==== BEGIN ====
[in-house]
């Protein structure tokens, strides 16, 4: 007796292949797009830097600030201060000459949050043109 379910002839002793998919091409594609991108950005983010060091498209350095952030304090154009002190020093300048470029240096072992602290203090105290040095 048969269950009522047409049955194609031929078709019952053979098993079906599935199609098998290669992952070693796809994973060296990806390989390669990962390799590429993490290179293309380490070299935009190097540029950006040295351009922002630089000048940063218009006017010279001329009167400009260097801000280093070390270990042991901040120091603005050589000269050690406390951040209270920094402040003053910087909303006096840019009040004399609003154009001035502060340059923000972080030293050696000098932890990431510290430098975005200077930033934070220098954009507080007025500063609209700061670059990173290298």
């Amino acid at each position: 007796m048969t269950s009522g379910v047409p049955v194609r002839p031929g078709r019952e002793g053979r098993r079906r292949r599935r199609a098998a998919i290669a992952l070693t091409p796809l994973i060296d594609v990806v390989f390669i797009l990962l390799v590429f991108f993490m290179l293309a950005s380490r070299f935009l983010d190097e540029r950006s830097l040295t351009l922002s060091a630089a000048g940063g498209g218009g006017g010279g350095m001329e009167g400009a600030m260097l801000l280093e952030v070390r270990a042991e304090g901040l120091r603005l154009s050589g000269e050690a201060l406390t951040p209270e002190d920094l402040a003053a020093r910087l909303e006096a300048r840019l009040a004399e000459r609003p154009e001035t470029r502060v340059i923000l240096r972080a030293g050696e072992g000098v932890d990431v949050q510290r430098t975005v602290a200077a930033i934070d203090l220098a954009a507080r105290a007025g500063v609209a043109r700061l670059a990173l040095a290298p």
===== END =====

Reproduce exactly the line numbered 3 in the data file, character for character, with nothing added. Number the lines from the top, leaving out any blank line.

């Amino acid at each position: 007796m048969t269950s009522g379910v047409p049955v194609r002839p031929g078709r019952e002793g053979r098993r079906r292949r599935r199609a098998a998919i290669a992952l070693t091409p796809l994973i060296d594609v990806v390989f390669i797009l990962l390799v590429f991108f993490m290179l293309a950005s380490r070299f935009l983010d190097e540029r950006s830097l040295t351009l922002s060091a630089a000048g940063g498209g218009g006017g010279g350095m001329e009167g400009a600030m260097l801000l280093e952030v070390r270990a042991e304090g901040l120091r603005l154009s050589g000269e050690a201060l406390t951040p209270e002190d920094l402040a003053a020093r910087l909303e006096a300048r840019l009040a004399e000459r609003p154009e001035t470029r502060v340059i923000l240096r972080a030293g050696e072992g000098v932890d990431v949050q510290r430098t975005v602290a200077a930033i934070d203090l220098a954009a507080r105290a007025g500063v609209a043109r700061l670059a990173l040095a290298p």